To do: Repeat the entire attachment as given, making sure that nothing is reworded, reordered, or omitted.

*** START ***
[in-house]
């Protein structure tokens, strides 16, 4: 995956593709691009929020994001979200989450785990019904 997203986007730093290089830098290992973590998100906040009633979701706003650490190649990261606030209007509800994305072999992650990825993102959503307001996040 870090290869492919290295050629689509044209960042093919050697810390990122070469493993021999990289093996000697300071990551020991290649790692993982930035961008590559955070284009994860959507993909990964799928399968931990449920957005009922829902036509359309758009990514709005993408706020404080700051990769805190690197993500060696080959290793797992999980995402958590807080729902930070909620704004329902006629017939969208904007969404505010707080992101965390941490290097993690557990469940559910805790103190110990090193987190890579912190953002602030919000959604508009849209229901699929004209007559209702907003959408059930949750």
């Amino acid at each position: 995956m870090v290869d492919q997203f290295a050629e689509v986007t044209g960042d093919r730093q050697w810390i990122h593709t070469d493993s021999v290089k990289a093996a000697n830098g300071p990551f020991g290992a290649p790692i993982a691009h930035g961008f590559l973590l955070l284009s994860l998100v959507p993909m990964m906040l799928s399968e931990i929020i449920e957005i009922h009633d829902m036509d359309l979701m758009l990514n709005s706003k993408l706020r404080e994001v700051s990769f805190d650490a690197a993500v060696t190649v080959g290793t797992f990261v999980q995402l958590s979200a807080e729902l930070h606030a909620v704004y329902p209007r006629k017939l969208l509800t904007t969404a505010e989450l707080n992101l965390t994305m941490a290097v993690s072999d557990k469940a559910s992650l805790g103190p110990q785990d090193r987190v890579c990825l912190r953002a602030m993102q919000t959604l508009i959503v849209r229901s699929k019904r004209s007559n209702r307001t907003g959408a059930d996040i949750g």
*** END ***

[in-house]
């Protein structure tokens, strides 16, 4: 995956593709691009929020994001979200989450785990019904 997203986007730093290089830098290992973590998100906040009633979701706003650490190649990261606030209007509800994305072999992650990825993102959503307001996040 870090290869492919290295050629689509044209960042093919050697810390990122070469493993021999990289093996000697300071990551020991290649790692993982930035961008590559955070284009994860959507993909990964799928399968931990449920957005009922829902036509359309758009990514709005993408706020404080700051990769805190690197993500060696080959290793797992999980995402958590807080729902930070909620704004329902006629017939969208904007969404505010707080992101965390941490290097993690557990469940559910805790103190110990090193987190890579912190953002602030919000959604508009849209229901699929004209007559209702907003959408059930949750």
């Amino acid at each position: 995956m870090v290869d492919q997203f290295a050629e689509v986007t044209g960042d093919r730093q050697w810390i990122h593709t070469d493993s021999v290089k990289a093996a000697n830098g300071p990551f020991g290992a290649p790692i993982a691009h930035g961008f590559l973590l955070l284009s994860l998100v959507p993909m990964m906040l799928s399968e931990i929020i449920e957005i009922h009633d829902m036509d359309l979701m758009l990514n709005s706003k993408l706020r404080e994001v700051s990769f805190d650490a690197a993500v060696t190649v080959g290793t797992f990261v999980q995402l958590s979200a807080e729902l930070h606030a909620v704004y329902p209007r006629k017939l969208l509800t904007t969404a505010e989450l707080n992101l965390t994305m941490a290097v993690s072999d557990k469940a559910s992650l805790g103190p110990q785990d090193r987190v890579c990825l912190r953002a602030m993102q919000t959604l508009i959503v849209r229901s699929k019904r004209s007559n209702r307001t907003g959408a059930d996040i949750g």